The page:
2/4/35 - A conference concerning electron multipliers was held in my office today between Messrs. Smith and Shore of the RCA Patent Department, and Dr. Miller and Mr. H. C. Thompson, and myself of our laboratory. After some preliminary discussion at which the essential differences between the static and dynamic types of multipliers were brought out, and the mode of operation of the [Philo] Farnsworth multiplier outlined, when used as an amplifier and as an oscillator, it developed that Messrs. Smith and Shore were interested in the prior art concerning the Farnsworth dynamic multiplier. Dr. Miller produced a number of references to Barkhausen oscillators which it was his impression were similar in principle to the Farnsworth multiplier.  I expressed it as my opinion that the multiplier was essentially different from any Barkhausen oscillator, and that no device which did not serve as a multiplier, and did not operate with secondary emission and with changing potentials, could be considered an anticipation of the Farnsworth high-frequency-type multiplier. This appeared to be the consensus of the gathering at the end of our discussion, and it was felt that no adequate prior art had been discovered. I suggested that, perhaps, some of the published work of Professor E[rnest]. O. Lawrence of the University of California describing his high-frequency-type ion accelerator might disclose something in connection with the high-frequency multiplier. I stated to Messrs. Smith and Shore that we were more interested in the high-frequency-type device as an oscillator than as an amplifier, because the static-type multiplier seems better than the high-frequency type, but that the high-frequency type gives promise of being a high-efficiency short-wave oscillator. Dr. Miller mentioned Klemperert’s device using grids to key the electron emission of thermionic cathodes intended to operate in a similar manner to the Farnsworth high-frequency oscillator.

(p. 108) 2/8/35 - Yesterday Mr. H. O. Peterson of RCA Communications visited our laboratory, and spent several hours with me discussing short-wave problems and looking over our work.

Last night I attended the meeting of the Philadelphia Section of the I.R.E. at Philadelphia, at which Mr. Farnsworth gave his paper on electron multiplier tubes. After the meeting I talked with Mr. Diehl of RCA Victor who told me of some of the new measurement equipment Victor is developing. Diehl said that they would be glad to have an opportunity to consider manufacture of any special equipment which we need for measurement purposes in our laboratory.

Today I spent about an hour and a half with Professor Schroeter and Dr. Urtel of the Telefunken Laboratories discussing short-wave problems and other vacuum-tube matters.

2/13/35 - I talked to H. W. Lord, of the General Electric Company, today about the possibility of obtaining from them a thyratron spot welder. He thought they would be able to supply a unit capable of doing anything we require; including tubes, control panel, and welding transformer for about $350.00. This would operate on 440-volt and would have a maximum load of about 14,000 amperes. We would need to supply the 220-440-volt transformer, the welding head, and a potentiometer control. Lord expected to have the estimate sent to me next week. He estimated about four weeks for delivery.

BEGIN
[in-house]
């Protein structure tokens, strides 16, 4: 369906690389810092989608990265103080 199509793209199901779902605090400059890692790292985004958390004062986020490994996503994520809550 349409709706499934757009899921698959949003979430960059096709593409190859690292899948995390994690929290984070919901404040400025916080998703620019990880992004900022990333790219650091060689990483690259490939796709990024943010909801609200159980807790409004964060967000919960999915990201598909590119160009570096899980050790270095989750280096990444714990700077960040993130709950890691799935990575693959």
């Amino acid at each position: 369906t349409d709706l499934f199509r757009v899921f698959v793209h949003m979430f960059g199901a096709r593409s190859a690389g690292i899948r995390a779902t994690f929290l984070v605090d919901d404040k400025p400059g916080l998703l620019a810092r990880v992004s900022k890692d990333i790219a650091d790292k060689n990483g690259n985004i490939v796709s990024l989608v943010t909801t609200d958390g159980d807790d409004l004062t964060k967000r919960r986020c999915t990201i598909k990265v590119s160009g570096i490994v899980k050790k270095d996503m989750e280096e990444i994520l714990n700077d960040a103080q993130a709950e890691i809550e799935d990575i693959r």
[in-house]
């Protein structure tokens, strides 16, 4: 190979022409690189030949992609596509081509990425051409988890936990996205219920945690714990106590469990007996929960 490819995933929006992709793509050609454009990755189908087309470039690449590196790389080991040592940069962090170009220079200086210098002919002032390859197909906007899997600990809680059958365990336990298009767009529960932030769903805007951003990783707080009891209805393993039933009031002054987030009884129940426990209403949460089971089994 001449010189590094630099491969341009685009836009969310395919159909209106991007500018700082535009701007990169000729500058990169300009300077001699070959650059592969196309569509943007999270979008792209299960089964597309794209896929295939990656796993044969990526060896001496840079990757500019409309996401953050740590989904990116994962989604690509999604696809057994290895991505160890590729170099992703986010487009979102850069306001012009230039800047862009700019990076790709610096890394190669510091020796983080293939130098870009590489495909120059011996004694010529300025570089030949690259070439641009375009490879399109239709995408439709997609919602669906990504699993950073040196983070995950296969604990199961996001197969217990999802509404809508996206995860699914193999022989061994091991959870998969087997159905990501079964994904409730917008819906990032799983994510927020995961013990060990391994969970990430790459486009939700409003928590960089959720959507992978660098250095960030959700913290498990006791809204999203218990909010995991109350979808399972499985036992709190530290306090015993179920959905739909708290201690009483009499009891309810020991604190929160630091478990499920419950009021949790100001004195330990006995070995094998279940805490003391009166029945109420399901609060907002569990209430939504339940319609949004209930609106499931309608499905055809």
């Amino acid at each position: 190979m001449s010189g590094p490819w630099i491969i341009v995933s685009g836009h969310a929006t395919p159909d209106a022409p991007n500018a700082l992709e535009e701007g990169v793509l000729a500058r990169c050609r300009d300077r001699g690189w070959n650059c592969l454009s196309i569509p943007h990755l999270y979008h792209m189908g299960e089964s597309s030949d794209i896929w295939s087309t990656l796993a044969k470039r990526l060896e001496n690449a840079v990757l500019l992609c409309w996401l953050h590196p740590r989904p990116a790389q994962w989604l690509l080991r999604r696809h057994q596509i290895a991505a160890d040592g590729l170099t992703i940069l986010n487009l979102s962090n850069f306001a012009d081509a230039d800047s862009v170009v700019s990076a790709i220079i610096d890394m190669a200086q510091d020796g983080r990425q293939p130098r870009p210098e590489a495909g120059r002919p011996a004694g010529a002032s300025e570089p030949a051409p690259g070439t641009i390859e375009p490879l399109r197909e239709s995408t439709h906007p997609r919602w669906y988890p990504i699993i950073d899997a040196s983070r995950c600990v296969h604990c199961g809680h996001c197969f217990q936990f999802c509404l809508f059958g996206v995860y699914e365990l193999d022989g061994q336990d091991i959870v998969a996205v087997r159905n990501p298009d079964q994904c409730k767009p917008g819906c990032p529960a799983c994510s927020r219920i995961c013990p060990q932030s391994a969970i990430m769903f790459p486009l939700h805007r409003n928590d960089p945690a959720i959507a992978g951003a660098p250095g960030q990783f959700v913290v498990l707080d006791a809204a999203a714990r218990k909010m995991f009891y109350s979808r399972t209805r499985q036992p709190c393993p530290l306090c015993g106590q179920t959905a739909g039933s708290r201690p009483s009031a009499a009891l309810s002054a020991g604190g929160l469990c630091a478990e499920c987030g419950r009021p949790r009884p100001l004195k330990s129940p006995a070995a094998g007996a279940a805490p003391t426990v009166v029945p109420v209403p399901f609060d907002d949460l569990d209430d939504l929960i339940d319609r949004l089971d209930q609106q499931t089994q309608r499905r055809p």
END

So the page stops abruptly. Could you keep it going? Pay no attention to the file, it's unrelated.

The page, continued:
It has developed that the thyratron unit that we had ordered through Sidney, of the Equipment Development Section, is not what we wanted. I expect to cancel this order.

I received a telephone call from Dr. F. B. Llewellyn of the Bell Telephone Laboratories, concerning the measurements on input loading. He states that Chaffee has now found that the input resistance varies as the square of the frequency under normal amplifier tube conditions, and that the measurements showing a linear variation were made near cut-off. It thus appears that there is no longer any difference in view-point between us and the Bell Laboratories. It was quite clear from Llewellyn's statement that he had thought that the linear variation with frequency was correct before his discussion with us.

Llewellyn wanted to know if we had sent in our paper to the I.R.E., and said that if we had Chaffee would prepare his material as a discussion of our paper. I suggested that we would like to make reference in our paper to the latest results to prevent any possibility of a continuation of the apparent disagreement between the Bell Laboratories and our group. I suggested that we would like to show them our paper when we have it prepared, and come to an agreement with them as to how we will make reference to their work. Llewellyn discussed the matter with Chaffee and then informed me that he thought that would be entirely satisfactory. He will call me when Chaffee’s work is ready for publication, or if ours is ready first we will get in touch with them.

2/21/35 - On Tuesday a meeting of the workers in the television projection field was held in my office from 10:30 until 12:00. On Wednesday I attended from 10:00 until 12:00 a meeting of the television group, including representatives from Camden. This morning a meeting of the Power Tube Development Section and our Short-Wave Group was held in my office from 10:00 until 12:00. This afternoon a party from Brooklyn Polytechnic Institute headed by Professor Weber visited our laboratory.

(p. 109)

<< Prev

 Home |  Back to Top
This website is supported by Sarnoff Corporation RCA and New Jersey Historical Commission  
©2001-2007 David Sarnoff Collection. All rights reserved.